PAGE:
(a) You may use any course (textbook, lectures, notes, etc.) or internet research materials to analyse the case.
(b) Read the case below. You are a compensation consultant and have been retained by the CEO and Vice President of Total Rewards to evaluate the situation and render your recommendations. You will use the Rational Decision Making Approach to analyse the case and include the following:
Section #1: List 3 to 5 problems or opportunities you feel are highlighted in the case.
Section #2: Cite 3 to 5 alternatives for each problem. Doing nothing can be considered as an alternative.
Section #3: Choose the “best alternative” for each of your problems and restate them accordingly.
Section #4: Provide a timeline for implementing each of your action steps.
CASE SUMMARY: Jiffy Auto Parts, Inc. was founded in 1961 by Otto Sloan, Jr. Otto started his business by opening his first “do-it- yourself” warehouse in Sanford, North Carolina. Over the next 20 years, Otto grew the company using private equity investments and bank loans in order to keep the company privately-held, He achieved sales revenue of $1 billion by 1980. At that time, Jiffy Auto Parts had acquired the majority of its new stores and operated 550 retail stores across the United States. Jiffy employed 4,000 teammates. In 1985, Otto and his family expanded into Canada by purchasing a 200-store chain called World Auto Parts, LTD. In 1991, Jiffy purchased a 350-store retail chain in Mexico called Car Parts De Mexico. By the year 2000, Jiffy Auto Parts became the 5 th -largest retail auto parts chain in North America and changed its corporate and capital structure to accommodate renewed growth and business unit development. Otto introduced a new holding company called General Auto Parts, Inc., company now employed 20,000 teammates across 3,000 retail stores and 100 distribution centres. Otto’s family moved the company from Sanford to Charlotte, North Carolina where the main headquarters consisted of 500 teammates in Store Sales, Store and Supply Chain Operations, Store Support Center, Finance, Accounting, Information Technology, Human Resources, Communications, Public Relations, Legal and Executive Departments.
In 2005, Otto suffered a massive heart attack and was forced to hand over company operations to his son, Carson Sloan. Otto had been grooming Carson since he graduated college in 1980 to eventually take over the reigns. Carson became the company’s president and CEO while Otto stayed on as Chairman of the Board.
In 2007, the entire U.S. auto parts industry began to pull back as the Great Recession approached. Prices declined due to increased competition from online retailers such as Amazon.com and others. As a result, profit margins became depressed and company earnings began to suffer. Sales revenue fell in 2007 to just under $4 billion. Earnings declined from $300 million to $250 million. Customers began retreating to competitors because of price increases Jiffy introduced across many product lines. Due to the grim industry forecast, teammates began to exit the company in droves. As a result, Otto instituted mandatory “non-compete” agreements for all exempt-level employees, prohibiting them from leaving the company and going to work in the automotive aftermarket industry for a period of 1 year. This slowed the turnover to near zero but teammates felt trapped and productivity began to suffer, as well as Account Executive sales results. Employee morale declined over the ensuing years as a result of these actions.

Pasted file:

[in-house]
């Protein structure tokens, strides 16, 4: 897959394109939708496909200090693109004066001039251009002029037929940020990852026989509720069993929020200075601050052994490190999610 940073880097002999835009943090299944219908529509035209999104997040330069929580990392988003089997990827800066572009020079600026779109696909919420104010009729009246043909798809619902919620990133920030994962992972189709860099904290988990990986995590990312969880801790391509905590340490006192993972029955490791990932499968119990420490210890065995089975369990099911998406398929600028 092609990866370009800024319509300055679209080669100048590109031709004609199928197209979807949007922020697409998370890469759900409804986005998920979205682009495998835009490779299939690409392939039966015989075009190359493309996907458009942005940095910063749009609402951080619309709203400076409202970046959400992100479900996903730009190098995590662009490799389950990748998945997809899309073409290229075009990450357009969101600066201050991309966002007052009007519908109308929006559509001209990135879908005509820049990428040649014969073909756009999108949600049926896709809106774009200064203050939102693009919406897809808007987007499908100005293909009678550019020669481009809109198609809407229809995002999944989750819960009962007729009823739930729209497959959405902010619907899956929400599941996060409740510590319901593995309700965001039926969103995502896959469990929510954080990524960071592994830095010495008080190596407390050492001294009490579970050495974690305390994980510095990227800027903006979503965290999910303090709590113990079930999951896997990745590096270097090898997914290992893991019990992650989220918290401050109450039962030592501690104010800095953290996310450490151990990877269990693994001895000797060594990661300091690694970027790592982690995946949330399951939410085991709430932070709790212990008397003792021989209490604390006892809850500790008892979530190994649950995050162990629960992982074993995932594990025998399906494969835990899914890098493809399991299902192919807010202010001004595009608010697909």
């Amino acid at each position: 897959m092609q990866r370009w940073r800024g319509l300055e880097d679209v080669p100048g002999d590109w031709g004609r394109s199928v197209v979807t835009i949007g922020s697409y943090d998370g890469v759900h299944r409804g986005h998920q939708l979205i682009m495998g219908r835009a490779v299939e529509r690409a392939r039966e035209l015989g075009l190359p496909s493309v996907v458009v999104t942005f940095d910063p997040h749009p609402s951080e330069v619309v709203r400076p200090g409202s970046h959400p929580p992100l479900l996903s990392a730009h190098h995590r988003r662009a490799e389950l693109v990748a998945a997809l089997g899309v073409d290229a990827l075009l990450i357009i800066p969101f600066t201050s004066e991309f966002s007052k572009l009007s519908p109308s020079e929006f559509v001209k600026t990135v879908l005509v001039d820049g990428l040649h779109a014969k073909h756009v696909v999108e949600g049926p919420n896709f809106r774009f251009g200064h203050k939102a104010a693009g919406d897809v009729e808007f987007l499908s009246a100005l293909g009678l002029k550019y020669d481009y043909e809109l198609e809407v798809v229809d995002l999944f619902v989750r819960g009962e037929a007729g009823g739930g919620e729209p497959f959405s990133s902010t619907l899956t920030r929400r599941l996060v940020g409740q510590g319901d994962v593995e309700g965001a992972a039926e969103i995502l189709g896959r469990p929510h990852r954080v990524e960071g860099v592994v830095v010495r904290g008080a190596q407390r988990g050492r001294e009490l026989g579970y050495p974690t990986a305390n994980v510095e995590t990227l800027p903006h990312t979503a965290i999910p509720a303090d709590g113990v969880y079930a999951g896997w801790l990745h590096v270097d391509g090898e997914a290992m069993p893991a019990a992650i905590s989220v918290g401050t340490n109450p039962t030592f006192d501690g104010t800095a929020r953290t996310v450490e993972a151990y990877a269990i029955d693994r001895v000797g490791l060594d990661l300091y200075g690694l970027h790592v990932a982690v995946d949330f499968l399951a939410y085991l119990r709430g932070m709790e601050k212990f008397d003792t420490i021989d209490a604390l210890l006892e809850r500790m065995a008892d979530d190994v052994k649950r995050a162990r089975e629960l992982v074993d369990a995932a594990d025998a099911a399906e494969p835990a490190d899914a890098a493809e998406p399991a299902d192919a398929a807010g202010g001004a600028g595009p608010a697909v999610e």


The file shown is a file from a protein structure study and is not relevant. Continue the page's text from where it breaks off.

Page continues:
In 2008, Jiffy Auto Parts had its first company layoff whereby it reduced the corporate headquarters by 20%. Jiffy also froze salaries and wages for a 2-year period and reduced incentive compensation targets for exempt-level employees. Previously, all exempt employees from supervisor and above were eligible to receive annual incentive bonuses based on sales and earnings targets. With sales declining, Otto and his HR team removed supervisors and managers from the plan. Only director-level and above executives would be eligible in the future. Lastly, Otto made changes to the company’s defined contribution retirement by eliminating annual contributions and replacing the plan with a 401K plan. This news did not sit well with teammates as many of them accumulated a vast amount of wealth in the retirement plan because it consisted of 100% company stock, which had grown anywhere from 8% to 12% per year, excluding dividend payout.
Carson knew he had to grow sales but didn’t know how. He had cut expenses to the bone whereby there was no additional positions to eliminate. Carson knew he had to increase employee engagement and improve overall sales results at the store level and in the field with account executives.
How could Carson and his executive team reinvigorate sales and put the company back on the growth track? Carson’s Chief HR Officer, Ernest, knew there was only solution. For years, GAP’s performance was attributed to its large, motivated and experienced sales and store teammates. It was obvious that the U.S. and World economies were on a very slow recovery track so Ernest took the initiative to approach Carson and the Executive Committee and recommend a number of new HR and compensation programs that he felt confident would re-ignite sales and earnings growth.